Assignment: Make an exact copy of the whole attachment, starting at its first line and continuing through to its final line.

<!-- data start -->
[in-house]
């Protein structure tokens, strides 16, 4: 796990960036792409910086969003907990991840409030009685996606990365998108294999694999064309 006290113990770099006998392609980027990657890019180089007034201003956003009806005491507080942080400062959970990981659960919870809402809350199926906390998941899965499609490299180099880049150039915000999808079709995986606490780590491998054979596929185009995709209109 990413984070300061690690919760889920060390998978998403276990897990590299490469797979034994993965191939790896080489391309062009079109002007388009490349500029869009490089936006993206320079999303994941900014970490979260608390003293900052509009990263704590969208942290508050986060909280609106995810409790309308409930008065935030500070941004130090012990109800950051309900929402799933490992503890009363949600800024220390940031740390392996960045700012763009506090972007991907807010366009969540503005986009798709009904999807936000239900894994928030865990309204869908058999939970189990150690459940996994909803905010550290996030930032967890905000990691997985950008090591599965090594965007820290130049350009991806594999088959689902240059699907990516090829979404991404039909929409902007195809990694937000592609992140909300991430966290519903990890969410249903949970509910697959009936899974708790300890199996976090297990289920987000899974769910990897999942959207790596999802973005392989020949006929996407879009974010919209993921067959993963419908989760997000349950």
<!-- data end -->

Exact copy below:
[in-house]
């Protein structure tokens, strides 16, 4: 796990960036792409910086969003907990991840409030009685996606990365998108294999694999064309 006290113990770099006998392609980027990657890019180089007034201003956003009806005491507080942080400062959970990981659960919870809402809350199926906390998941899965499609490299180099880049150039915000999808079709995986606490780590491998054979596929185009995709209109 990413984070300061690690919760889920060390998978998403276990897990590299490469797979034994993965191939790896080489391309062009079109002007388009490349500029869009490089936006993206320079999303994941900014970490979260608390003293900052509009990263704590969208942290508050986060909280609106995810409790309308409930008065935030500070941004130090012990109800950051309900929402799933490992503890009363949600800024220390940031740390392996960045700012763009506090972007991907807010366009969540503005986009798709009904999807936000239900894994928030865990309204869908058999939970189990150690459940996994909803905010550290996030930032967890905000990691997985950008090591599965090594965007820290130049350009991806594999088959689902240059699907990516090829979404991404039909929409902007195809990694937000592609992140909300991430966290519903990890969410249903949970509910697959009936899974708790300890199996976090297990289920987000899974769910990897999942959207790596999802973005392989020949006929996407879009974010919209993921067959993963419908989760997000349950």